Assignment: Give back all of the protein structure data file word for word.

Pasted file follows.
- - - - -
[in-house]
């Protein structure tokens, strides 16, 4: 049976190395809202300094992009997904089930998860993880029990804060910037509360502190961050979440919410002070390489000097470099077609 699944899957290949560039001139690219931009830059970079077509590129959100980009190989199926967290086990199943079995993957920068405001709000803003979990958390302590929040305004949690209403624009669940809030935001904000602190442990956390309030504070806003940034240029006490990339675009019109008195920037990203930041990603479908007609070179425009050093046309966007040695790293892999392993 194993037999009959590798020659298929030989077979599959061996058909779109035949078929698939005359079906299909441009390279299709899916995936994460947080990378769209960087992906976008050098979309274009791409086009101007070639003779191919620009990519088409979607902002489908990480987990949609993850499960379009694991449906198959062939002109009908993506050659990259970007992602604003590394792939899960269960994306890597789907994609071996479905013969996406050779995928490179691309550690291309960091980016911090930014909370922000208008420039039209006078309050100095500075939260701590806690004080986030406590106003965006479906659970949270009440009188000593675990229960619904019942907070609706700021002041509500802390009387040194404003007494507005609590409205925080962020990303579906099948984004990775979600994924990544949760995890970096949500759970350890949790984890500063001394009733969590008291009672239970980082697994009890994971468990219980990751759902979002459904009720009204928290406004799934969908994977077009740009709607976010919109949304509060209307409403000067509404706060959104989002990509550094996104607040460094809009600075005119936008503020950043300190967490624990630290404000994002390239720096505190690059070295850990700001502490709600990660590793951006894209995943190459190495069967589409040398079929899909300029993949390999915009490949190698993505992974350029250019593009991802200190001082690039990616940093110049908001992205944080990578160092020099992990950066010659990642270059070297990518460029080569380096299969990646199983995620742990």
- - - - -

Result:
[in-house]
């Protein structure tokens, strides 16, 4: 049976190395809202300094992009997904089930998860993880029990804060910037509360502190961050979440919410002070390489000097470099077609 699944899957290949560039001139690219931009830059970079077509590129959100980009190989199926967290086990199943079995993957920068405001709000803003979990958390302590929040305004949690209403624009669940809030935001904000602190442990956390309030504070806003940034240029006490990339675009019109008195920037990203930041990603479908007609070179425009050093046309966007040695790293892999392993 194993037999009959590798020659298929030989077979599959061996058909779109035949078929698939005359079906299909441009390279299709899916995936994460947080990378769209960087992906976008050098979309274009791409086009101007070639003779191919620009990519088409979607902002489908990480987990949609993850499960379009694991449906198959062939002109009908993506050659990259970007992602604003590394792939899960269960994306890597789907994609071996479905013969996406050779995928490179691309550690291309960091980016911090930014909370922000208008420039039209006078309050100095500075939260701590806690004080986030406590106003965006479906659970949270009440009188000593675990229960619904019942907070609706700021002041509500802390009387040194404003007494507005609590409205925080962020990303579906099948984004990775979600994924990544949760995890970096949500759970350890949790984890500063001394009733969590008291009672239970980082697994009890994971468990219980990751759902979002459904009720009204928290406004799934969908994977077009740009709607976010919109949304509060209307409403000067509404706060959104989002990509550094996104607040460094809009600075005119936008503020950043300190967490624990630290404000994002390239720096505190690059070295850990700001502490709600990660590793951006894209995943190459190495069967589409040398079929899909300029993949390999915009490949190698993505992974350029250019593009991802200190001082690039990616940093110049908001992205944080990578160092020099992990950066010659990642270059070297990518460029080569380096299969990646199983995620742990």